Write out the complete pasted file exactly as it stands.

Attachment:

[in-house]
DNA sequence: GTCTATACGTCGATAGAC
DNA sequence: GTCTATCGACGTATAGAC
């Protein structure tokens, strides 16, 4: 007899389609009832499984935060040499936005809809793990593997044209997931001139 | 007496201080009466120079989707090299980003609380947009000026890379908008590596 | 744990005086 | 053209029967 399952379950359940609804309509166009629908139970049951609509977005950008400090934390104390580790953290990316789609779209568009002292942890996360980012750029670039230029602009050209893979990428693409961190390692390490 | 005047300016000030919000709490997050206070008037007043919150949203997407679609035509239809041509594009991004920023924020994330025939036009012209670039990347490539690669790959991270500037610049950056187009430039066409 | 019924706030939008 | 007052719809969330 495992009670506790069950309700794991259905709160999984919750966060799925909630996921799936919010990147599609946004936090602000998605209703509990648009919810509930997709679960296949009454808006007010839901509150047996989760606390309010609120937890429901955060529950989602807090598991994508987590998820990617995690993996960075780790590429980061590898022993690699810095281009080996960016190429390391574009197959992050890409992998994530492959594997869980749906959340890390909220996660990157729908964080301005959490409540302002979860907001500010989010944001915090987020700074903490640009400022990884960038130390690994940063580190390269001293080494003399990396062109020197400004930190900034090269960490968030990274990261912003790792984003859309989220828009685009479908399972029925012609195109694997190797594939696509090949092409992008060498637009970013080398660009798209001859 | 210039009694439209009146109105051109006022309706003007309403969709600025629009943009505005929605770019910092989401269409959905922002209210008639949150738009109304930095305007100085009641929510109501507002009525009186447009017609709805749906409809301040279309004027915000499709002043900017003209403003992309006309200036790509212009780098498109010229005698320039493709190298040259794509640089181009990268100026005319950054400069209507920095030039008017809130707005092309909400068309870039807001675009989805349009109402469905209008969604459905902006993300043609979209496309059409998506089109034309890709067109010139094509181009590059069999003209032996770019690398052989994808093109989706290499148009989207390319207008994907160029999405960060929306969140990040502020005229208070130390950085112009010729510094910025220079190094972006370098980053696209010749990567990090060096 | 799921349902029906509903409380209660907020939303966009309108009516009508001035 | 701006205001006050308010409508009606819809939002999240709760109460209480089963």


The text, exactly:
[in-house]
DNA sequence: GTCTATACGTCGATAGAC
DNA sequence: GTCTATCGACGTATAGAC
């Protein structure tokens, strides 16, 4: 007899389609009832499984935060040499936005809809793990593997044209997931001139 | 007496201080009466120079989707090299980003609380947009000026890379908008590596 | 744990005086 | 053209029967 399952379950359940609804309509166009629908139970049951609509977005950008400090934390104390580790953290990316789609779209568009002292942890996360980012750029670039230029602009050209893979990428693409961190390692390490 | 005047300016000030919000709490997050206070008037007043919150949203997407679609035509239809041509594009991004920023924020994330025939036009012209670039990347490539690669790959991270500037610049950056187009430039066409 | 019924706030939008 | 007052719809969330 495992009670506790069950309700794991259905709160999984919750966060799925909630996921799936919010990147599609946004936090602000998605209703509990648009919810509930997709679960296949009454808006007010839901509150047996989760606390309010609120937890429901955060529950989602807090598991994508987590998820990617995690993996960075780790590429980061590898022993690699810095281009080996960016190429390391574009197959992050890409992998994530492959594997869980749906959340890390909220996660990157729908964080301005959490409540302002979860907001500010989010944001915090987020700074903490640009400022990884960038130390690994940063580190390269001293080494003399990396062109020197400004930190900034090269960490968030990274990261912003790792984003859309989220828009685009479908399972029925012609195109694997190797594939696509090949092409992008060498637009970013080398660009798209001859 | 210039009694439209009146109105051109006022309706003007309403969709600025629009943009505005929605770019910092989401269409959905922002209210008639949150738009109304930095305007100085009641929510109501507002009525009186447009017609709805749906409809301040279309004027915000499709002043900017003209403003992309006309200036790509212009780098498109010229005698320039493709190298040259794509640089181009990268100026005319950054400069209507920095030039008017809130707005092309909400068309870039807001675009989805349009109402469905209008969604459905902006993300043609979209496309059409998506089109034309890709067109010139094509181009590059069999003209032996770019690398052989994808093109989706290499148009989207390319207008994907160029999405960060929306969140990040502020005229208070130390950085112009010729510094910025220079190094972006370098980053696209010749990567990090060096 | 799921349902029906509903409380209660907020939303966009309108009516009508001035 | 701006205001006050308010409508009606819809939002999240709760109460209480089963």